by Phil Kehres
The second round of the playoffs for the National Basketball Association (NBA) is upon us. Despite a few upsets, things have shaken out rather uninterestingly in the Western Conference. It’s as if we’re all waiting for the inevitable: the Lakers’ champagne has been on ice since the first round began. The potential for drama in the Eastern Conference semifinals, however, is off the charts.
The number one-seeded Cleveland Cavaliers will take on the Atlanta Hawks in Atlanta’s first appearance in the second round of the playoffs since 1999. The Hawks’ balanced attack — led by guard Joe Johnson, forward Josh Smith and center/forward Al Horford — presents a bigger challenge to the Cavs than a Miami team comprising Dwyane Wade and a bunch of scrap heap players. Cleveland has the upper hand by virtue of their depth — and some guy named LeBron — but expect the Hawks to give Cleveland more trouble than the flaccid Detroit team the Cavs whitewashed in the first round. For the Cavs, this could be an excellent tune-up for an Eastern Conference Finals showdown with Boston or Orlando. If Cleveland gets sloppy, however, don’t expect the Hawks to lie down like the Pistons did. (For more on Cleveland's chances, please see: "NBA Playoffs: LeBron vs. Kobe? Inevitable?")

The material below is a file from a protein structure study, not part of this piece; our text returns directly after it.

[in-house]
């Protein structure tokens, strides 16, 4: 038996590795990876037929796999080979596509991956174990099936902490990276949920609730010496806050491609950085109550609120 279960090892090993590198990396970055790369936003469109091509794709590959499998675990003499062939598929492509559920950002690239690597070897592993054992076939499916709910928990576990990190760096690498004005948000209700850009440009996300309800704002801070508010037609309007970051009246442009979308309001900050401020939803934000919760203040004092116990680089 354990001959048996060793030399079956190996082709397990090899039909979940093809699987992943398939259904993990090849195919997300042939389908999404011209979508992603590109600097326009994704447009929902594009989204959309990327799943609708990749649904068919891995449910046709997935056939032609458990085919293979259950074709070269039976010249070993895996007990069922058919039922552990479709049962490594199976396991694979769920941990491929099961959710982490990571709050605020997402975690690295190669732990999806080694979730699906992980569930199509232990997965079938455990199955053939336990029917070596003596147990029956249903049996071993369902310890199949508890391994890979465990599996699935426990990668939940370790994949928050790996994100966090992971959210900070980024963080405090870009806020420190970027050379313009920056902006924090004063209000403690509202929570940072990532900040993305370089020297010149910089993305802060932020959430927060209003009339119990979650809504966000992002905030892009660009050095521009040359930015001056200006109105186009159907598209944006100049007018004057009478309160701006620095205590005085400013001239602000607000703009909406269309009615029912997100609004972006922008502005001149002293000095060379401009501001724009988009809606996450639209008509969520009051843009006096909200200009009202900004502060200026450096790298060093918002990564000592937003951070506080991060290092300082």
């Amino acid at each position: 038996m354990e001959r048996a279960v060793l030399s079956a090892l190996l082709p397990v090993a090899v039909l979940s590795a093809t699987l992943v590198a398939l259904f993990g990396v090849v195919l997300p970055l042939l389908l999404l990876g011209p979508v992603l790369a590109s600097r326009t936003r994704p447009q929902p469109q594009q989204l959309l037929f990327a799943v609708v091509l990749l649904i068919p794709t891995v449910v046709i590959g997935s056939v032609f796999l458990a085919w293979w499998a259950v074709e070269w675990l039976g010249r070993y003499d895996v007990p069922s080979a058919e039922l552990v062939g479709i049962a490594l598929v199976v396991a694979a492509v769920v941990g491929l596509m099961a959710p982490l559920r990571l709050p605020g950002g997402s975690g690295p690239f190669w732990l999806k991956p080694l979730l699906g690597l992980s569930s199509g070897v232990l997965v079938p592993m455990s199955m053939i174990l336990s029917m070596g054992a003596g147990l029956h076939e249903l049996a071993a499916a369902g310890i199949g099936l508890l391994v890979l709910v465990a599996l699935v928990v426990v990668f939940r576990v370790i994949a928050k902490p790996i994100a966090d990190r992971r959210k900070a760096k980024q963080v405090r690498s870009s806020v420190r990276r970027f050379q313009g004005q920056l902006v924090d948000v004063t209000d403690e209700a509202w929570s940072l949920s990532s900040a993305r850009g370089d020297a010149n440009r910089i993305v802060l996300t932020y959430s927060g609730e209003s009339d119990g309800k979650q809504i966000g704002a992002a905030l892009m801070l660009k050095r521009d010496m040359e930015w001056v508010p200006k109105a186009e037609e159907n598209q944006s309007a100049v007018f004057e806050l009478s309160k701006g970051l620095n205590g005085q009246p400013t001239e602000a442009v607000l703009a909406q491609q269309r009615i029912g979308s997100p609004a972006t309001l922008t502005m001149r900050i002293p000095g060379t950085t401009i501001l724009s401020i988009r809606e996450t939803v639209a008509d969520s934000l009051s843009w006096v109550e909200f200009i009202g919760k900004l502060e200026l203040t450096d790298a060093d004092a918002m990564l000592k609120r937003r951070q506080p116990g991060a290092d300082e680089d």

The other semifinal matchup in the East has even more potential. The Boston Celtics are coming off an epic series with the Chicago Bulls. Even without superstar forward Kevin Garnett, Boston is widely regarded as the favorite against the young, green Orlando Magic. The Celtics are the defending champs, the battle-tested veterans who tasted glory last year and still hunger — or so they say. Conventional wisdom says they’ll easily dispatch the upstart Magic, but perhaps the champs aren’t what they once were. The Bulls/Celtics first-round series will go down as one of the greatest playoff series ever. Lost in the hullabaloo, however, is the fact that the Celtics should have dismantled the Bulls, with or without Garnett. That the series even went seven games — not to mention the way the Celtics had to cash in on miracle after miracle for their wins — is proof that this Boston team is not deep or talented enough to repeat without Kevin Garnett. Orlando center Dwight Howard and his supporting crew of sharpshooters are light years ahead of Chicago at this point. The Celtics are in for a rude awakening if they think they can waltz into Orlando lollygagging for three quarters and expect guard Ray Allen to hit game-saving three-pointers every night.
The only thing we can count on at this point is that whoever comes out of the Eastern Conference is going to be the biggest challenge Kobe Bryant and his Los Angeles Lakers will face throughout the entire playoffs. Best get your game face on, Kobe, because none of these teams is going to go down easily.
(To see the schedule of NBA playoff games on various cable TV networks, please go here. To see official NBA highlights of the two playoff games from Sunday, May 3, please check below.)
Los Angeles Lakers
National Basketball Assocition
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